A few weeks after the BP Deepwater Oil spill in 2010, I was in the process of making a film for the first time.
I had never directed a film before, so I had a lot of questions about how to make it work.
When I had the film in the pipeline, it was also the worst possible time to be a filmmaker.
A lot of people who were in the industry then said they had a much better chance of making films if they were still in business and were not in a state of crisis.
But I was never in a crisis, so that was just a question of time.
As time went on, the industry started to catch up.
Now we have the best and most innovative and creative filmmakers in the world working in Hollywood and beyond.
When the BP oil spill hit, I knew it would be one of the most consequential films ever made.
What I didn’t know was that I would be living through one of its most dramatic moments.
When we shot that film, it also took on a life of its own.
I went from being a young director to a director who has lived a life full of life’s ups and downs.
As my career grew and my career expanded, I became increasingly aware that I was living in the film industry of a generation that had never seen anything like it.
This is not the first film I’ve made that was shot in the aftermath of a disaster.
In my work on the 2004 film The Last of Us, I made a short film that featured a group of survivors in the wake of a deadly earthquake.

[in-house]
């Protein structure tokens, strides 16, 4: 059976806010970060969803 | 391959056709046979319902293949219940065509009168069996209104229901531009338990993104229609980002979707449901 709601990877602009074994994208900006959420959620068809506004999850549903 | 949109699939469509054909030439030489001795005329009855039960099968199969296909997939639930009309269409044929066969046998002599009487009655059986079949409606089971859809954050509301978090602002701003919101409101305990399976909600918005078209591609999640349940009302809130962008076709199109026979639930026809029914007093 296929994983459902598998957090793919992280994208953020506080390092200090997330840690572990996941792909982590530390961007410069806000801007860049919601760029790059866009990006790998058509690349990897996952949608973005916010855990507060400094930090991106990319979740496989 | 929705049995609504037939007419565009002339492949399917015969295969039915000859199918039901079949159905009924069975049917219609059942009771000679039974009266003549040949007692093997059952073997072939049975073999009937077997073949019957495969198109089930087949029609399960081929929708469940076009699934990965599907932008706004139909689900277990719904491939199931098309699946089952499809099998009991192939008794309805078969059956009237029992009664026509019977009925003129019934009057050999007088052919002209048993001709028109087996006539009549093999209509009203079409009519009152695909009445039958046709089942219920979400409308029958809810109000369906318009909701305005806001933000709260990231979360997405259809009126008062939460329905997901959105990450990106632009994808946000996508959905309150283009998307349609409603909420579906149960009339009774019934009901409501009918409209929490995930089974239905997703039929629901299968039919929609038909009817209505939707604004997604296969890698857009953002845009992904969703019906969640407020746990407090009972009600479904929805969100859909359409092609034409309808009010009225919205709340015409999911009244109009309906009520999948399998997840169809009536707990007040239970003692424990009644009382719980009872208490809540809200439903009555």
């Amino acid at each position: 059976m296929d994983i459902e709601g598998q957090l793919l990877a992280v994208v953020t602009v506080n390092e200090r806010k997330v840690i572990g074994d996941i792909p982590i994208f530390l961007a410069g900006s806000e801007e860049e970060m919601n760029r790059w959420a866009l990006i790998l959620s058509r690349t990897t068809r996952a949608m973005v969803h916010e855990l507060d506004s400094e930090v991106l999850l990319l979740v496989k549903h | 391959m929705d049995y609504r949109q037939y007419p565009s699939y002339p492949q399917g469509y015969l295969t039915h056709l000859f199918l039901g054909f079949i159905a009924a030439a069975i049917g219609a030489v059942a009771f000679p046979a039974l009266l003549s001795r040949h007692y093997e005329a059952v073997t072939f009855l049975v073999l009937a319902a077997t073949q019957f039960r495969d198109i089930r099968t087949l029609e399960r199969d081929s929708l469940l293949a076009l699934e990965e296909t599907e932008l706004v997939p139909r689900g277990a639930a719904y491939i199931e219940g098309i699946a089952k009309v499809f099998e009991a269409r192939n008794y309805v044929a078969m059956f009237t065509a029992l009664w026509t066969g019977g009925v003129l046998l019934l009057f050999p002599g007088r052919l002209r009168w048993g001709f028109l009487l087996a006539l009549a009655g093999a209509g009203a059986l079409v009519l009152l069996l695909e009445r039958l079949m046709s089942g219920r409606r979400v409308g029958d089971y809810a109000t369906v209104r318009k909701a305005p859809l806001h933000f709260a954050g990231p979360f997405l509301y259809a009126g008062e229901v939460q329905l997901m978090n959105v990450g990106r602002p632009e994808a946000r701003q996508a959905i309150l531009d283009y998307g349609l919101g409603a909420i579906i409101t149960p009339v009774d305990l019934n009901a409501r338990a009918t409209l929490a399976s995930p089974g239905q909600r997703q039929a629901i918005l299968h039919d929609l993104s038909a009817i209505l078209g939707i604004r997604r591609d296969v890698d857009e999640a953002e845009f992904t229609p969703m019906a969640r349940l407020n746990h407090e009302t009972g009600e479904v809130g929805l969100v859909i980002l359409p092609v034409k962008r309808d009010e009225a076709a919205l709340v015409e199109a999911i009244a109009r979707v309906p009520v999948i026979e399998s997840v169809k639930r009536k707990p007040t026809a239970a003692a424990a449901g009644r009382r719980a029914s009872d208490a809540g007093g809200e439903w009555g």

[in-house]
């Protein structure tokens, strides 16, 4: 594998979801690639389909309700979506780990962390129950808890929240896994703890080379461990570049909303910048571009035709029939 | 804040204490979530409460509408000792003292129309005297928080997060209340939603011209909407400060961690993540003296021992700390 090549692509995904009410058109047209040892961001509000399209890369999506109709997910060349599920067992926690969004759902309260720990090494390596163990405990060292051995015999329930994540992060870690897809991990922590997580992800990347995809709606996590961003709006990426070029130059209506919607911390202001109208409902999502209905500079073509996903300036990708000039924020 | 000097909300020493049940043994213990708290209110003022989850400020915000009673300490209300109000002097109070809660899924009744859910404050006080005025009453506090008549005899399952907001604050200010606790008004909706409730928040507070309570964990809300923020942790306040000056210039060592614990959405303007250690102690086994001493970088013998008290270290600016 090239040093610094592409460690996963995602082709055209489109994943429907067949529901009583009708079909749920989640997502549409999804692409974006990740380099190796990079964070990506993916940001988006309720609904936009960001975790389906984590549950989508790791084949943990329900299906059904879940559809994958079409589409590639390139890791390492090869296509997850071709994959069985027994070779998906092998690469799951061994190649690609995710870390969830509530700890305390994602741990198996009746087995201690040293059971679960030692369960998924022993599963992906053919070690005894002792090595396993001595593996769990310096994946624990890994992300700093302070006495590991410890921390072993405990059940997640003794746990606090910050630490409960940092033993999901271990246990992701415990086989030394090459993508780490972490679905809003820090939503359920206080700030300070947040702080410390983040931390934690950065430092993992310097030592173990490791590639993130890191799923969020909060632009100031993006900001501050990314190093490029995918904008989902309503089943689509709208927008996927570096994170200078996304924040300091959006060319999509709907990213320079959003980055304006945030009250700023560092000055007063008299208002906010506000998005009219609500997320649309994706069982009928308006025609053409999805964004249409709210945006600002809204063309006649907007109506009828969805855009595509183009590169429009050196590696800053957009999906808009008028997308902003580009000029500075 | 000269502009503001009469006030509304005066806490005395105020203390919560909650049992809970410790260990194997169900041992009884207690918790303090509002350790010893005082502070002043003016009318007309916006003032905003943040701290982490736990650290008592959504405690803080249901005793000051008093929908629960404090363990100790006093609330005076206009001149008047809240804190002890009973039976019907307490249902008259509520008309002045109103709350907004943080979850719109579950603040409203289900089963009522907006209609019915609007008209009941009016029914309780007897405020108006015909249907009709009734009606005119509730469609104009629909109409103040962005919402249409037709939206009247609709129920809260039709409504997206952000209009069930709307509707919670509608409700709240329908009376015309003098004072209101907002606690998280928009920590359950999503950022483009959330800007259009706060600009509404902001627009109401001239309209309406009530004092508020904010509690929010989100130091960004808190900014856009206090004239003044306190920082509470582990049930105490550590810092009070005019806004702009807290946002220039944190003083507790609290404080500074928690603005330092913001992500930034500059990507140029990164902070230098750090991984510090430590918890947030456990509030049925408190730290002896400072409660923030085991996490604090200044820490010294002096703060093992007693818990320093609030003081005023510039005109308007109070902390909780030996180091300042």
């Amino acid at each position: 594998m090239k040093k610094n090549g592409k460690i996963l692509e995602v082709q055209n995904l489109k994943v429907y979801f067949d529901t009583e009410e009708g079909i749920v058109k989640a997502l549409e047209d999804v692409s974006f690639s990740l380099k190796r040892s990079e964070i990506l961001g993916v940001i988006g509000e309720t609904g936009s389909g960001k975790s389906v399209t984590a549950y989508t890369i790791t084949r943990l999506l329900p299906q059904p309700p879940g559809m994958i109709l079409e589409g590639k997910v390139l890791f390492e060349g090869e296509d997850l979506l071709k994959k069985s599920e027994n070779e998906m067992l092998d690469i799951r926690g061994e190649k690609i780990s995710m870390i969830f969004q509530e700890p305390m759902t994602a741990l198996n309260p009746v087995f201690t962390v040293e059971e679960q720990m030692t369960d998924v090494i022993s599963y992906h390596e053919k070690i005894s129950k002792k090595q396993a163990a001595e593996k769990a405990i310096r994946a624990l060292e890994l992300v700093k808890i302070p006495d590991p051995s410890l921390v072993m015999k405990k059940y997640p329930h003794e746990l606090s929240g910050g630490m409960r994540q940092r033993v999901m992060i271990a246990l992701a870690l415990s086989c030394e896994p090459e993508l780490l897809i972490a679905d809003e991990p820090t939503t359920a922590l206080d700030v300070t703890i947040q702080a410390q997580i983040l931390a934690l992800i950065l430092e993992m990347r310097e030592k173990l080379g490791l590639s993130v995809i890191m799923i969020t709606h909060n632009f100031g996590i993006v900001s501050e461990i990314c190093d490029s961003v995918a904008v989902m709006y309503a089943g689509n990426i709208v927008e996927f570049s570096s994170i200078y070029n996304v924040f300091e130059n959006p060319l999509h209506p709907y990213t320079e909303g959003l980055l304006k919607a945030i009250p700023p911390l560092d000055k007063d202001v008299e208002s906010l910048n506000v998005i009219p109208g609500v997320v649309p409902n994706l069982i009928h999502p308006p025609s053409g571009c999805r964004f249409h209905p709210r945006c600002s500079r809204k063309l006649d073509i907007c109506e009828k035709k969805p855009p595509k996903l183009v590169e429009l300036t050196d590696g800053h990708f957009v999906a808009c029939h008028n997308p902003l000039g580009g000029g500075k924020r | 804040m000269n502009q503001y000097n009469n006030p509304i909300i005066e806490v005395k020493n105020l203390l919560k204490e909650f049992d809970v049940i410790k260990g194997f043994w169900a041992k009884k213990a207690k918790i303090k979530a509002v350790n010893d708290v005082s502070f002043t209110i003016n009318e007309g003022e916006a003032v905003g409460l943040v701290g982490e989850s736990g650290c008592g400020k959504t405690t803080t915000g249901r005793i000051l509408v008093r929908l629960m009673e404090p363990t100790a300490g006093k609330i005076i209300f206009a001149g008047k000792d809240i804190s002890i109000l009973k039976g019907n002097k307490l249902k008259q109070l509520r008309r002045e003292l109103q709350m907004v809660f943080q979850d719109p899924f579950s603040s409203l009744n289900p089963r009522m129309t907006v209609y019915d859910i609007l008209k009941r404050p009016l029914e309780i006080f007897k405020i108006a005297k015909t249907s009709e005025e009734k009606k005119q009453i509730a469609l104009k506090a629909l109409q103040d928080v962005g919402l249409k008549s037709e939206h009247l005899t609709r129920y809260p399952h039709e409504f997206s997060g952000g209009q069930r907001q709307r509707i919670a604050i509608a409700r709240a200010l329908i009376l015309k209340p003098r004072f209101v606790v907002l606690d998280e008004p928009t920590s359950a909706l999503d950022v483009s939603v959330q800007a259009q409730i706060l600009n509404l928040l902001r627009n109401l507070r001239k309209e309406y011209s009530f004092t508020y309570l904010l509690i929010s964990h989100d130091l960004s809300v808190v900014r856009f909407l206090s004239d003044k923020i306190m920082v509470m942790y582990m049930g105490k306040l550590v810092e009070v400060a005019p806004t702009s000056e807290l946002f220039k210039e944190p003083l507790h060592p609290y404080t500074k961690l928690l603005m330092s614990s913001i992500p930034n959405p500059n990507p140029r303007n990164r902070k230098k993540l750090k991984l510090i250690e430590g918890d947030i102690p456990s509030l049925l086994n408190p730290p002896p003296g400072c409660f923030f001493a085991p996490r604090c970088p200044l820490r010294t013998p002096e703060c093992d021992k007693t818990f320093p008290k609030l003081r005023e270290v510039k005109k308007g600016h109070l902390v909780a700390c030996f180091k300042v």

The idea was to document a different kind of experience: the kind of survivor who went from the streets to a hospital, to the hospital to a place of comfort, and then to a different place of peace.
I also shot a documentary on the history of Black Lives Matter, The Black Experience.
I knew that it was going to be my film, and I thought, This is it.
I don’t want to be the filmmaker who gets all the credit for what was really going on at that time, and for what the people of this country have been through in terms of racism, police brutality, and other things.
I thought this was a film that was going the right direction.
I have a long history of making documentaries that document the history and the experiences of Black people, and this was one of my first efforts in this area.
It’s important for people to know that I never said, This will be the first Black documentary.
I’m just saying that the way it was filmed was very different from other Black documentaries I’ve done.
And that’s not saying it wasn’t a critical film.
The people involved in this film are incredibly talented and well-respected in their field.
I was also very fortunate to be working with an incredible cast and crew who were all from different backgrounds.
They all really understand the impact of the BP disaster on their lives and their communities.
And, of course, I am very grateful for the support of our fans, the people who have been incredibly kind to me over the years.
But the real story is what was happening in the immediate aftermath of the disaster, the way that the people and the culture around the Gulf Coast came together to honor the survivors and the families and the survivors.
And the way they responded to the aftermath was very important for us to capture.
The film is a testament to the power of people in their community, and it’s a tribute to what happened when people from all over the country came together.
I love making films about life, and about making films.
I think there is a lot to be learned from the tragedy that occurred in the Gulf.
But my experience of this disaster was not one that we should have had in hindsight.
It took a lot out of me and I regret a lot.
But as time has passed, I’ve learned a lot about the people, the culture, and the way we respond to our experiences in life.
And I hope that as I watch this film again and again, that I will look back on this moment with gratitude and love and honor and respect.
What do you think about the film?
Please share your thoughts in the comments below.